The Best of London In Four Days
I was lucky to hit London town in time to see three amazing dance concerts, a rehearsal of a terrific cabaret act and two hallowed centers of dance.
First up was Woolf Works, Wayne McGregor’s new extravaganza for The Royal Ballet. Based on three of Virginia Woolf’s novels, it’s really an ode to Woolf, as well as an ode to the great dramatic ballerina Alessandra Ferri in the first and third sections. (For more about the ravishing Ferri in this work, click here.) The middle section is McGregor as we’ve come to know him: wild partnering, innovative lighting and extravagantly contemporary sets. He succeeded in producing a stark and startling ballet that challenges the dancers, and also succeeding in puzzling viewers who expected a linear plotline. Luckily, I had read Dance Magazine’s interview with him in which he says that a linear story is “not the only way you can deal with complex emotional situations or multiple narratives. I thought this was a good moment to flex the opera house’s muscles in a new way.” The pristinely beautiful Royal Opera House has probably been getting a good flex from McGregor since he made Chroma there in 2006.
I saw two Sadler’s Wells productions that were dead opposites, each satisfying in its own way: Partita 2 and Titanium. The first, a collaboration between Anne Teresa De Keersmaeker, Boris Charmatz and violinist Amandine Beyer, was dry in tone but completely involving. Without any shred of story to keep track of, I paid alert attention to Bach’s notes on the violin, the artfully deployed cracks of light and how inventively De Keersmaeker and Charmatz recycled their phrases and gestures.
The second, Titanium, was a boisterous production at the Peacock Theatre that melds hip-hop, flamenco and acrobatic break dancing. An all-male group from Spain, it included nine dancers and four musicians—though the musicians were sometimes drowned out by a cheesy sound design of amplified growls and reverse booming. The macho taunting and sparring eventually morphed into camaraderie, and finally into a display of technical fireworks like head spins and crazy fast heel work. The audience went wild, making me think this production could go the commercial route of Riverdance.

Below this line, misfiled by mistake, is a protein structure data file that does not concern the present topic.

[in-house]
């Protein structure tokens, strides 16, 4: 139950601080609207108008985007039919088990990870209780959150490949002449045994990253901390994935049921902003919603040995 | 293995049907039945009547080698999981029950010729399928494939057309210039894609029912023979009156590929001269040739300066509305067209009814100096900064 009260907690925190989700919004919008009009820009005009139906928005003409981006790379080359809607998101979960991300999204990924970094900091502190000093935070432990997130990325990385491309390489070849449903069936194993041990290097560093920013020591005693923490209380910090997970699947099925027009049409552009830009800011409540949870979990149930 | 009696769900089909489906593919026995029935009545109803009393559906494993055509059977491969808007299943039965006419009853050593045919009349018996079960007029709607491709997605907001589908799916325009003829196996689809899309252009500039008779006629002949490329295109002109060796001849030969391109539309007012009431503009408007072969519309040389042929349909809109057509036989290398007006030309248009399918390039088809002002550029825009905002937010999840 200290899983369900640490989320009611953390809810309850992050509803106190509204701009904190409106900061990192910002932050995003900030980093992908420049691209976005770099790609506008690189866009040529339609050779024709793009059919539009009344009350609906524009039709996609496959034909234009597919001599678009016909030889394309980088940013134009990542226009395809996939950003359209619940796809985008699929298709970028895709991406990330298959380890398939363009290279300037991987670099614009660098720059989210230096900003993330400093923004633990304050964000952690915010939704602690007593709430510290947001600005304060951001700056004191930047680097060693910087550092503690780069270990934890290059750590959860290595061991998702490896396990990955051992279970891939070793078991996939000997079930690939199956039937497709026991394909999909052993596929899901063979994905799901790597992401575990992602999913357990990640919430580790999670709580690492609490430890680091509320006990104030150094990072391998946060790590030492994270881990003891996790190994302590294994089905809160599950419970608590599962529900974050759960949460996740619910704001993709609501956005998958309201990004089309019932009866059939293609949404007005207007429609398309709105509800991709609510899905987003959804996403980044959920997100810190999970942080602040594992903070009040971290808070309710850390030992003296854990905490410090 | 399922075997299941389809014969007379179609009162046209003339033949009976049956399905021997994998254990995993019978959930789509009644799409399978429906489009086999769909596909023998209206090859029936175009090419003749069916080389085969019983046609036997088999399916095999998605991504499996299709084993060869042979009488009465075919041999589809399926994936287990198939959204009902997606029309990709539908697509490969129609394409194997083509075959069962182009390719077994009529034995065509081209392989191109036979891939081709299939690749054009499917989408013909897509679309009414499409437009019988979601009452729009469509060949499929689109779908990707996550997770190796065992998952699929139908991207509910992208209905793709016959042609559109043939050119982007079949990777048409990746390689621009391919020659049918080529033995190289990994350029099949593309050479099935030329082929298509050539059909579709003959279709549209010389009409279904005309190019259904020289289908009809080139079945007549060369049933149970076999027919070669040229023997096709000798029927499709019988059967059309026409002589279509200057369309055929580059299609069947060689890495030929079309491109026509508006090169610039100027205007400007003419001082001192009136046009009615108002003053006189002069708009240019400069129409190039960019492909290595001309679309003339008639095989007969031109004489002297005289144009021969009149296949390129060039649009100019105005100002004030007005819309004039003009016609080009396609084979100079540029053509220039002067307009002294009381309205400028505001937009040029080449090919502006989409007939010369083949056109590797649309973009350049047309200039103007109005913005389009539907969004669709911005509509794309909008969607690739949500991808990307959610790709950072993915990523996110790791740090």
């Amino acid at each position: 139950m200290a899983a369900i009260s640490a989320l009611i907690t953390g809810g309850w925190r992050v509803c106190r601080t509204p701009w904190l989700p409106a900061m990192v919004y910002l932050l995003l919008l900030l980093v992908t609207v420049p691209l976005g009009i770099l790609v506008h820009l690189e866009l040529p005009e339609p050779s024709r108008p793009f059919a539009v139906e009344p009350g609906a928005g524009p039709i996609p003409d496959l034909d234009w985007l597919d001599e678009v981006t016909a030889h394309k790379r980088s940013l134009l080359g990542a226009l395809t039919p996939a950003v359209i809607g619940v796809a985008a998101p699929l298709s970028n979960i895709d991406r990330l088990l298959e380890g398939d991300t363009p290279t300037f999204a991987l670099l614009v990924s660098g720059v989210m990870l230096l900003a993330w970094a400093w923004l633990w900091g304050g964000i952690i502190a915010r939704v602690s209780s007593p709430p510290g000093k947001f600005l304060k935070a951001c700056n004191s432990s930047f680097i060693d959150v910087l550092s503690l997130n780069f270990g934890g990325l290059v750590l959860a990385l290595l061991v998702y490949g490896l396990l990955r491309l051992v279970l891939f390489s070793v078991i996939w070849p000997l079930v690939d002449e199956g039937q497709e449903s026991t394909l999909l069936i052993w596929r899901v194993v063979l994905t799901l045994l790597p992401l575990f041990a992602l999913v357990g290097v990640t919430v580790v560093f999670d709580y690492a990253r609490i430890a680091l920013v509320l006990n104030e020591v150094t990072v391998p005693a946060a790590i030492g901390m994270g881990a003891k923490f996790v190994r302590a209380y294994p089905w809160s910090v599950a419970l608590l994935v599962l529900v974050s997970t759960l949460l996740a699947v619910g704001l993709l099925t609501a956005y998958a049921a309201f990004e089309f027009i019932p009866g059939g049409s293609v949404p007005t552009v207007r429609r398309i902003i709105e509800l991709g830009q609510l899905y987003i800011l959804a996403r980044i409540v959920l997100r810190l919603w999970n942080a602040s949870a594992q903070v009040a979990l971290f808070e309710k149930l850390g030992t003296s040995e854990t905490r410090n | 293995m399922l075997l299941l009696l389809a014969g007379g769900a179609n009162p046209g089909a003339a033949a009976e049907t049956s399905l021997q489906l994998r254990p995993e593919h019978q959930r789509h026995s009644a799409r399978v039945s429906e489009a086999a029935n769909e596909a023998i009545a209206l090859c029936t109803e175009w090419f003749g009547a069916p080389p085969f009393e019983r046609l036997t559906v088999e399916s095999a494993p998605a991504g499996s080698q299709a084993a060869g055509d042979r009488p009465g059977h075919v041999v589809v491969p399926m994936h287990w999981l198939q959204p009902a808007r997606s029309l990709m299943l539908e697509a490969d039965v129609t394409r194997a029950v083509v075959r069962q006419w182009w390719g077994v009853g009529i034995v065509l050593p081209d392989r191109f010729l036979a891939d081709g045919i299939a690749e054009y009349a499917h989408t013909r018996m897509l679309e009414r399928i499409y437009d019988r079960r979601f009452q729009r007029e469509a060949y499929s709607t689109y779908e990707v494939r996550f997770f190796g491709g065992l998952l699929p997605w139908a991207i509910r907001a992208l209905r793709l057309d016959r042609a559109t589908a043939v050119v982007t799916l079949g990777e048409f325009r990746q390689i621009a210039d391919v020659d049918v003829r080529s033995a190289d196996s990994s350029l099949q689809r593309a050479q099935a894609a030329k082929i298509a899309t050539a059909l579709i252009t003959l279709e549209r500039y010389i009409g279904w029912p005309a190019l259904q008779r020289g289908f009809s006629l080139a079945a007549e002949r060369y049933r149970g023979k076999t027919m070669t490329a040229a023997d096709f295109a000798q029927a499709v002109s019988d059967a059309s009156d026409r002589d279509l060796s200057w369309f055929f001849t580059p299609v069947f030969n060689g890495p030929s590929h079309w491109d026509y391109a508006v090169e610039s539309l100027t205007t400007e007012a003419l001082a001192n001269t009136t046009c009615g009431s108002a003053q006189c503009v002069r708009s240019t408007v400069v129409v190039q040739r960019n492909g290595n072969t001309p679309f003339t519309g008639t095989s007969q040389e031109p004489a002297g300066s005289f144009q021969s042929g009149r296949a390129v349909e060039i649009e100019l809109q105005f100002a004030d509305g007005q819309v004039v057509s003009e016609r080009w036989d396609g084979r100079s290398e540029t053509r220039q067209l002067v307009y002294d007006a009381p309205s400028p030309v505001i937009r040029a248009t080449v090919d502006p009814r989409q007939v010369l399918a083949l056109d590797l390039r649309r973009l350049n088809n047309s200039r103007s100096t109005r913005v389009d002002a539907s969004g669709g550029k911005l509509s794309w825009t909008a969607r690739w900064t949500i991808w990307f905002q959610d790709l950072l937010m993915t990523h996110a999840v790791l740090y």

I was able to visit the Royal Ballet School and observe master teacher Anita Young’s loving yet strict instruction of a girls’ class. The training is very reverential, and they were asked to give this visitor (me) a formal reverence even before class started. At the barre, Young corrected the head positions, telling the girls that Sir Frederick Ashton always wanted a softly titled head, never a flat-out profile. In center, she emphasized musicality, femininity and movement quality. When doing tendues, she told them to use pressure through space, saying “It’s not just dry bones.” I also got to see a rehearsal of the advanced students in Christopher Wheeldon’s tricky Rush, which they had performed so well in NYC in a shared program with ABT’s Studio Company last month.
At The Place, London’s hub of contemporary dance, the director and choreographer Richard Alston along with chief executive Kenneth Olumuyiwa Tharp took me around to see some of the 11 studios, cafeteria and rehab room. Apparently it’s similar in training to NYU’s Tisch School of the Arts dance program. Alston’s excellent company is in residence there, so I was treated to a viewing of a rehearsal of his piece Nomadic, with gypsy music pulling the dancers into dynamic torso movement and joyous momentum. (See our “Choreography in Focus” with Alston here.)
One of the Joffrey Ballet’s star dancers of an earlier time and a beloved teacher at Steps on Broadway, Christian Holder now lives in London. He invited me to a run-through of his cabaret act, “At Home and Abroad.” It was pure magic, and if any of you are in London June 5 and 6, I urge you to catch it at Crazy Coqs. Christian is a naturally theatrical creature, and his exuberant soul bursts through his singing, storytelling and bits of dance. Hearing about his life as a dancer/designer/choreographer is an education, and watching him reminisce is a lovely entertainment.
From top: Ferri and Bonelli in
Woolf Works, by Tristram Kenton. Wendy Perron at The Place, by Kenneth Tharp.